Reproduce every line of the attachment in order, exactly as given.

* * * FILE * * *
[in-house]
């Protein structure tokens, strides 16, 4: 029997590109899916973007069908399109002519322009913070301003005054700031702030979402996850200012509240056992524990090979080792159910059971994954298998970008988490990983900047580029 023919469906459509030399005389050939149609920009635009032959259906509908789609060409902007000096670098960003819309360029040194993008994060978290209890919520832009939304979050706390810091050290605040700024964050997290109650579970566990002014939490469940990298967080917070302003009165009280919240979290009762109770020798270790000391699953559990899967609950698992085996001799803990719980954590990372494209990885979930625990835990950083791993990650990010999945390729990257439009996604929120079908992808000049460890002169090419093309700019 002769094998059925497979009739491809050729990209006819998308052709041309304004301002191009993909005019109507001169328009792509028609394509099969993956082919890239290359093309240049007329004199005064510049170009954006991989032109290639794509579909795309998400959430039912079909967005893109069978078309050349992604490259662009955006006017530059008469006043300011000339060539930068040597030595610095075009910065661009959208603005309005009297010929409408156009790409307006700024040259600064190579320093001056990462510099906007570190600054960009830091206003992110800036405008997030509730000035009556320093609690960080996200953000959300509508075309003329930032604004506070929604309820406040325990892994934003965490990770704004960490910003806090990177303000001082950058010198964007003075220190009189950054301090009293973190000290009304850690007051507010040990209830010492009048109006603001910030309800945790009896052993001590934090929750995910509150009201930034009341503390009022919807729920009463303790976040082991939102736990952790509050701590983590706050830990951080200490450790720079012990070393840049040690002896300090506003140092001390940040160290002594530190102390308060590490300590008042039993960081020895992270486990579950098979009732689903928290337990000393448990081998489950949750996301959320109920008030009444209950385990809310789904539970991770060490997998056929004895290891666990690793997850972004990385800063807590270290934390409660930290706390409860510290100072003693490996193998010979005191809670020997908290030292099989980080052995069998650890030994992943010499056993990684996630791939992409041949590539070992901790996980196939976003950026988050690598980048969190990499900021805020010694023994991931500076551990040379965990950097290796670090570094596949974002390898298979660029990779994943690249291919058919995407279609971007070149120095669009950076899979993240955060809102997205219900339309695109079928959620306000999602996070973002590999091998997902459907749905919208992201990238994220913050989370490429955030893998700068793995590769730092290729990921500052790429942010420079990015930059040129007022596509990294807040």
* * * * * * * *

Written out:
[in-house]
């Protein structure tokens, strides 16, 4: 029997590109899916973007069908399109002519322009913070301003005054700031702030979402996850200012509240056992524990090979080792159910059971994954298998970008988490990983900047580029 023919469906459509030399005389050939149609920009635009032959259906509908789609060409902007000096670098960003819309360029040194993008994060978290209890919520832009939304979050706390810091050290605040700024964050997290109650579970566990002014939490469940990298967080917070302003009165009280919240979290009762109770020798270790000391699953559990899967609950698992085996001799803990719980954590990372494209990885979930625990835990950083791993990650990010999945390729990257439009996604929120079908992808000049460890002169090419093309700019 002769094998059925497979009739491809050729990209006819998308052709041309304004301002191009993909005019109507001169328009792509028609394509099969993956082919890239290359093309240049007329004199005064510049170009954006991989032109290639794509579909795309998400959430039912079909967005893109069978078309050349992604490259662009955006006017530059008469006043300011000339060539930068040597030595610095075009910065661009959208603005309005009297010929409408156009790409307006700024040259600064190579320093001056990462510099906007570190600054960009830091206003992110800036405008997030509730000035009556320093609690960080996200953000959300509508075309003329930032604004506070929604309820406040325990892994934003965490990770704004960490910003806090990177303000001082950058010198964007003075220190009189950054301090009293973190000290009304850690007051507010040990209830010492009048109006603001910030309800945790009896052993001590934090929750995910509150009201930034009341503390009022919807729920009463303790976040082991939102736990952790509050701590983590706050830990951080200490450790720079012990070393840049040690002896300090506003140092001390940040160290002594530190102390308060590490300590008042039993960081020895992270486990579950098979009732689903928290337990000393448990081998489950949750996301959320109920008030009444209950385990809310789904539970991770060490997998056929004895290891666990690793997850972004990385800063807590270290934390409660930290706390409860510290100072003693490996193998010979005191809670020997908290030292099989980080052995069998650890030994992943010499056993990684996630791939992409041949590539070992901790996980196939976003950026988050690598980048969190990499900021805020010694023994991931500076551990040379965990950097290796670090570094596949974002390898298979660029990779994943690249291919058919995407279609971007070149120095669009950076899979993240955060809102997205219900339309695109079928959620306000999602996070973002590999091998997902459907749905919208992201990238994220913050989370490429955030893998700068793995590769730092290729990921500052790429942010420079990015930059040129007022596509990294807040």